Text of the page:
The Null Device

Google Chrome (2)

WIRED has a piece by Steven Levy looking behind the scenes of Google's Chrome web browser project:
Because Chrome was supposed to be optimized to run Web applications, a crucial element would be the JavaScript engine, a "virtual machine" that runs Web application code. The ideal person to construct this was a Danish computer scientist named Lars Bak. In September 2006, after more than 20 years of nonstop labor designing virtual machines, Bak had been planning to take some time off to work on his farm outside Århus. Then Google called.
Bak set up a small team that originally worked from the farm, then moved to some offices at the local university. He understood that his mission was to provide a faster engine than in any previous browser. He called his team's part of the project "V8." "We decided we wanted to speed up JavaScript by a factor of 10, and we gave ourselves four months to do it," he says. A typical day for the Denmark team began between 7 and 8 am; they programmed constantly until 6 or 7 at night. The only break was for lunch, when they would wolf down food in five minutes and spend 20 minutes at the game console. "We are pretty damn good at Wii Tennis," Bak says.
Speed may be Chrome's most significant advance. When you improve things by an order of magnitude, you haven't made something better — you've made something new. "As soon as developers get the taste for this kind of speed, they'll start doing more amazing new Web applications and be more creative in doing them," Bak says. Google hopes to kick-start a new generation of Web-based applications that will truly make Microsoft's worst nightmare a reality: The browser will become the equivalent of an operating system.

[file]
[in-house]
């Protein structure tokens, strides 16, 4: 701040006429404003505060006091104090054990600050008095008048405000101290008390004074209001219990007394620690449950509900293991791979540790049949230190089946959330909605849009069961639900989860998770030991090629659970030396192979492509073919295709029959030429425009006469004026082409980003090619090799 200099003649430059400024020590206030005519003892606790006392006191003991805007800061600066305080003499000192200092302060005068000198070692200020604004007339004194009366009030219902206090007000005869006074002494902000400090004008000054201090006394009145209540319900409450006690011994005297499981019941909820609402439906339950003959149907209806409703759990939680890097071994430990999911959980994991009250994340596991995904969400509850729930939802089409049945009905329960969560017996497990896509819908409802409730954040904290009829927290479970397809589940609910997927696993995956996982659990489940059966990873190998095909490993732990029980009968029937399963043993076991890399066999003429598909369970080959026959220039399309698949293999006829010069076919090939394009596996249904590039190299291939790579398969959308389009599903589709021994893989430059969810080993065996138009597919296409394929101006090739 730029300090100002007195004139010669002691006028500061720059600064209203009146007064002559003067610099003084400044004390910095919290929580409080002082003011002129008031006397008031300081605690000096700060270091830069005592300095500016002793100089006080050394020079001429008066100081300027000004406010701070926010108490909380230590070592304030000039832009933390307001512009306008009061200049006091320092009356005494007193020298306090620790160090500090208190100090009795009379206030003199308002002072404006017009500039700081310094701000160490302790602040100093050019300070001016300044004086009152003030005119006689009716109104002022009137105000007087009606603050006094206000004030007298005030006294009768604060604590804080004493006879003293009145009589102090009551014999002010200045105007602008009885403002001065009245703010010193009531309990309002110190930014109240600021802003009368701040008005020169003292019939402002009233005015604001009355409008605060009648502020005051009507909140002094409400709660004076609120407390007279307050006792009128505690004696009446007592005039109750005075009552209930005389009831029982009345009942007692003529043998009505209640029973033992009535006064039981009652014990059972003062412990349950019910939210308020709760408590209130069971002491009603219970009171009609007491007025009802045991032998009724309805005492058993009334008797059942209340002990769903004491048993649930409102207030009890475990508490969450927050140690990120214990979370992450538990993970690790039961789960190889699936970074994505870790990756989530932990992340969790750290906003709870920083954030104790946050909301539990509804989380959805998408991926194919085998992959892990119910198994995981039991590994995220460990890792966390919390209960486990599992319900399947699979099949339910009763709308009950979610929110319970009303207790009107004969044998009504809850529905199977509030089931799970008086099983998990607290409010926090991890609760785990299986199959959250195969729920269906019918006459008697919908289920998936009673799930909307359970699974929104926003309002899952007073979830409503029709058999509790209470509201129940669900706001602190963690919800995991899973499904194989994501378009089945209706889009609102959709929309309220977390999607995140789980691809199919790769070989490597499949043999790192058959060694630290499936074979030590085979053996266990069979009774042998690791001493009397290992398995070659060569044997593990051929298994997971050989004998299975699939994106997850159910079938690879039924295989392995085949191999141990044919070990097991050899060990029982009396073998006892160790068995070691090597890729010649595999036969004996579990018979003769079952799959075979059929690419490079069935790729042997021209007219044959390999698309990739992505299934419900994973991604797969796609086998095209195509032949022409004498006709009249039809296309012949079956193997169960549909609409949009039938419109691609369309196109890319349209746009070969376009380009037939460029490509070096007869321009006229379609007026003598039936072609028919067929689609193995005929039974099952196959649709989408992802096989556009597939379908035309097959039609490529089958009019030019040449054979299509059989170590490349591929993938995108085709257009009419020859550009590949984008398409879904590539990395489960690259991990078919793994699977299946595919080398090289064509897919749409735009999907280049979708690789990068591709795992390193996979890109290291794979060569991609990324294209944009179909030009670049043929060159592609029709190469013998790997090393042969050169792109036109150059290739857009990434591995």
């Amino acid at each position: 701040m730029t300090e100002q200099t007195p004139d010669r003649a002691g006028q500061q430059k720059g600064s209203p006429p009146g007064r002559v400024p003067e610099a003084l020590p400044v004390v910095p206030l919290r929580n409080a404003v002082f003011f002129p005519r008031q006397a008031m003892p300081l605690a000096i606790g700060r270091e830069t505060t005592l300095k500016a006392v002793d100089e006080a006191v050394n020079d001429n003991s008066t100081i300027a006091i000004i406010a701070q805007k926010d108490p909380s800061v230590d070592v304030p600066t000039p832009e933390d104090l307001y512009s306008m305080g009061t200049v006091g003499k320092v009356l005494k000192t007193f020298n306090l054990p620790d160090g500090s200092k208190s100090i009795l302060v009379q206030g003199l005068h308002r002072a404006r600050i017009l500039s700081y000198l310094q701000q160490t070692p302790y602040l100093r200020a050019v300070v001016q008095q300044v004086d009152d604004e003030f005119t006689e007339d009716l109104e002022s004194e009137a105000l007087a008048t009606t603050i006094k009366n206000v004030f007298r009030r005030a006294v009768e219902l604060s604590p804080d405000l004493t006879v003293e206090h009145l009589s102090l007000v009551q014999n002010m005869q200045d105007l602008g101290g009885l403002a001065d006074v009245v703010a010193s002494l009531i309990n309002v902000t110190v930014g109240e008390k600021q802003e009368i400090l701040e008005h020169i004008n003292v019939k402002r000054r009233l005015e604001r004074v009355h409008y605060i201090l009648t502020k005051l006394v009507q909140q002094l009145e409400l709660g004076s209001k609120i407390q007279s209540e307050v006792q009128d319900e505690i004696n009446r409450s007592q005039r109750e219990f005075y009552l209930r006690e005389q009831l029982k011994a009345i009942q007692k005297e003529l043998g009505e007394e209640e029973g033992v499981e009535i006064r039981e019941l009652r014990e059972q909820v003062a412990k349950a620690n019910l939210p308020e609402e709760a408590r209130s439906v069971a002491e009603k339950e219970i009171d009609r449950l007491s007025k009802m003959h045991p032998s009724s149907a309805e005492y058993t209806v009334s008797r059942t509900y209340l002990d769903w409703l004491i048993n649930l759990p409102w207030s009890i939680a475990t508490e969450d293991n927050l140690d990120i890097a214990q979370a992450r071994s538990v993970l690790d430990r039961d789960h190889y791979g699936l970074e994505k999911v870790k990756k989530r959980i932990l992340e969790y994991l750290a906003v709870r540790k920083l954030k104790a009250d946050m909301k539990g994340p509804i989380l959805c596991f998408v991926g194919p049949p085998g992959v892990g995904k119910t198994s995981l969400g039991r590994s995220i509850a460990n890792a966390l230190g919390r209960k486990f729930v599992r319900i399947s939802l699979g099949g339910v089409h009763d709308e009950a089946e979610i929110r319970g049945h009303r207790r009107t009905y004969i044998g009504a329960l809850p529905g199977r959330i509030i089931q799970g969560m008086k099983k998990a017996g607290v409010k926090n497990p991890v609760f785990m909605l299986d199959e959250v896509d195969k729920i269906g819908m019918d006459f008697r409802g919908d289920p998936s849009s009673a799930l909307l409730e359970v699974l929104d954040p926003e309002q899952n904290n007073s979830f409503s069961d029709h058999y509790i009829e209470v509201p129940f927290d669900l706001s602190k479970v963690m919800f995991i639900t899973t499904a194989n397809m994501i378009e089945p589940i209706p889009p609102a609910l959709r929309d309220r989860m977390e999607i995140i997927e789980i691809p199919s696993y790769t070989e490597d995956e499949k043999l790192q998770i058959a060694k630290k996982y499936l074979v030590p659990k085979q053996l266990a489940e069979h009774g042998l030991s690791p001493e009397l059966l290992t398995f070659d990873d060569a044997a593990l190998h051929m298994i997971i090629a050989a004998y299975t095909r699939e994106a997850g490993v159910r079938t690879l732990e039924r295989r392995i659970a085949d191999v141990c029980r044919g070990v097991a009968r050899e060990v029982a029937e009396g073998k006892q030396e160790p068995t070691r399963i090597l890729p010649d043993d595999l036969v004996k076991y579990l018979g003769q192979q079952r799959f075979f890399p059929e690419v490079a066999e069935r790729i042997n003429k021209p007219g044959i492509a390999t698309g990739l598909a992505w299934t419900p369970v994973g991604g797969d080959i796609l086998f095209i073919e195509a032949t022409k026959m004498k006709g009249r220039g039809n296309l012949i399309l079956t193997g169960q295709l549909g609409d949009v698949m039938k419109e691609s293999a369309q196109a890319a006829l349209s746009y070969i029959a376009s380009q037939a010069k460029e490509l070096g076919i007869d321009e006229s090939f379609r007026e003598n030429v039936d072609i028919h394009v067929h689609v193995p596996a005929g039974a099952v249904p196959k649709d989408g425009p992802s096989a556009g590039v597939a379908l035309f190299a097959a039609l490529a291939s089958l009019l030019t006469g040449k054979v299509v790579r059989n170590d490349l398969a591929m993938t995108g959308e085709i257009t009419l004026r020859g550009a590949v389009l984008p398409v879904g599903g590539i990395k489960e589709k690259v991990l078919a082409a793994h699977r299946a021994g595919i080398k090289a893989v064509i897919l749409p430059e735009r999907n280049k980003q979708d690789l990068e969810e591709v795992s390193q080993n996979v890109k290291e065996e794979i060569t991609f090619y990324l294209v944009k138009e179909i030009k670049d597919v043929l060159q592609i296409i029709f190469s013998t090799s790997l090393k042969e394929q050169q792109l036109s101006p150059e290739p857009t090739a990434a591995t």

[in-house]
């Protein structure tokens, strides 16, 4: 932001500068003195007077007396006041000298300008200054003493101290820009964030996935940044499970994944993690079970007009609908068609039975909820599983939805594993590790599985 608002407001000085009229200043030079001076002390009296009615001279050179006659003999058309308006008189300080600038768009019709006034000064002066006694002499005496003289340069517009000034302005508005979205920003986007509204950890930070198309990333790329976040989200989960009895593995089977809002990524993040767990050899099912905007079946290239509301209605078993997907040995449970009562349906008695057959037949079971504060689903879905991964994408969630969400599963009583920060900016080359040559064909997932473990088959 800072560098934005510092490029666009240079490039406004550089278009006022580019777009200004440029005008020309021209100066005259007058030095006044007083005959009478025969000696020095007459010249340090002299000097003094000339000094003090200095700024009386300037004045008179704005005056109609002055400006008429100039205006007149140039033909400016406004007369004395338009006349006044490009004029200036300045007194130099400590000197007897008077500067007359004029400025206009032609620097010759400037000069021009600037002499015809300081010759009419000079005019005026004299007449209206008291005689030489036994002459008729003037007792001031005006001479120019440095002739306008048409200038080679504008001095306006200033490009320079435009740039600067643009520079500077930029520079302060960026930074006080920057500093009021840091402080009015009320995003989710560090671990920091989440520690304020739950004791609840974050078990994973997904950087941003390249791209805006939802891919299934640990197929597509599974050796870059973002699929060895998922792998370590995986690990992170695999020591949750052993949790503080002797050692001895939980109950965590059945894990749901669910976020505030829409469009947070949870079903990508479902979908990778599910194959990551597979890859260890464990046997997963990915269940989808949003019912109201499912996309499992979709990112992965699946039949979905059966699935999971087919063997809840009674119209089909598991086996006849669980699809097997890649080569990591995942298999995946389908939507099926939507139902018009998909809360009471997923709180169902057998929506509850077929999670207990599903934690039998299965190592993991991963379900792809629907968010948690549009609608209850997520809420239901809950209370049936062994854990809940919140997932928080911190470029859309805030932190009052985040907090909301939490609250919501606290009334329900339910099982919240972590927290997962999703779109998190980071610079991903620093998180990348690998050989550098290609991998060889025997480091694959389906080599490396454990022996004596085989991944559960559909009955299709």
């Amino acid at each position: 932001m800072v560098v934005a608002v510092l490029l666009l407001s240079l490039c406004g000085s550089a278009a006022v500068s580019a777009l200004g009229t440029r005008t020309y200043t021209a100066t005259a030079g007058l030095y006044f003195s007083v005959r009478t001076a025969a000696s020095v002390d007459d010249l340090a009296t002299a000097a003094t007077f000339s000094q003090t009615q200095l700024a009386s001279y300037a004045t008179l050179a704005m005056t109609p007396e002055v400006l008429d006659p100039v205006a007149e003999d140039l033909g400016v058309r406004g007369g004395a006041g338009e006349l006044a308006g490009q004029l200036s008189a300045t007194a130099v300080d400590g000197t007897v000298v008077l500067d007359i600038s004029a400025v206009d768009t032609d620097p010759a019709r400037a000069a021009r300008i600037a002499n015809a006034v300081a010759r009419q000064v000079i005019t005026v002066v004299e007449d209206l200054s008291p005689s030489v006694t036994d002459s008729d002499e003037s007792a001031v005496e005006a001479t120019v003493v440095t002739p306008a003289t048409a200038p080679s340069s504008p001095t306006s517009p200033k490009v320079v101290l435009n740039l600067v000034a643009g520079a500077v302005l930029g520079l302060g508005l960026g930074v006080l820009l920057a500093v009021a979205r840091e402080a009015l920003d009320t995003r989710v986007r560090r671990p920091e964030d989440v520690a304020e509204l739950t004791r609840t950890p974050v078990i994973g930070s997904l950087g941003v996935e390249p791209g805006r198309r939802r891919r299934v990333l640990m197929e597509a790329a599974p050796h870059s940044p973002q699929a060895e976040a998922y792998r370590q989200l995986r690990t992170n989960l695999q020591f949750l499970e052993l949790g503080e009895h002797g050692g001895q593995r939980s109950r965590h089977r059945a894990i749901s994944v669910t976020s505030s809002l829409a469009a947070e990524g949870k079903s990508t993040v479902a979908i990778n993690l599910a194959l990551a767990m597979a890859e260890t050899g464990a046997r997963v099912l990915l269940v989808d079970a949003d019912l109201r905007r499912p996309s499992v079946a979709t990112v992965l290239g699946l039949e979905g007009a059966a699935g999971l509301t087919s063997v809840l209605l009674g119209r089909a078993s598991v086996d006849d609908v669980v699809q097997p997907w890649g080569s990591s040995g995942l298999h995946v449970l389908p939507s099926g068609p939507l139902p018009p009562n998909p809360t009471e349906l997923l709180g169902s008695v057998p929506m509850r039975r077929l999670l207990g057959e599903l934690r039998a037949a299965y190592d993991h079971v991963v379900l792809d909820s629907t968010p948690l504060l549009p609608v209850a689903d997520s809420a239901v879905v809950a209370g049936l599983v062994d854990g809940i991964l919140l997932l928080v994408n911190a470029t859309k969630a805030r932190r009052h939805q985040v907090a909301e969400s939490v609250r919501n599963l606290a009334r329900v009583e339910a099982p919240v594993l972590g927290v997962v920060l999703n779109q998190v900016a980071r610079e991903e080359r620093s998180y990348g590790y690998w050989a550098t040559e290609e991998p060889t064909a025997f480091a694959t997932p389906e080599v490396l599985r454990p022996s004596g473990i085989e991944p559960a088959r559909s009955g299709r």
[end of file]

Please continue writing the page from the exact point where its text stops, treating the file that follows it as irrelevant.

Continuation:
Google also brought in reinforcements to implement the multiprocess architecture that allowed each open tab to run like a separate, self-contained program. In May 2007, it acquired GreenBorder Technologies, a software security firm whose technology was designed to isolate IE and Firefox activities into virtual sessions, or "sandboxes," where malware intrusions couldn't mess with other activities or data on your computer. When the deal was announced publicly, tech pundits wondered whether it meant that Google was going into the antivirus business. Only after the acquisition did GreenBorder's engineers learn that their job was to construct sandboxes for the tabs of a new browser. "It was confusing," says Carlos Pizano, one of the GreenBorder hires. "They would not say what they wanted to sandbox."
Meanwhile, the Chrome beta's licensing agreement apparently gives Google rights to use anything you create using it for promoting its services. This alarming clause appears, however, to be the result of an oversight; the licensing terms appear to have been copied from Google's web applications, and make little sense for a BSD-licensed open-source web browser (after all, anyone who doesn't like the EULA could produce an EULA-free though otherwise identical version of the browser merely by recompiling it from the source).

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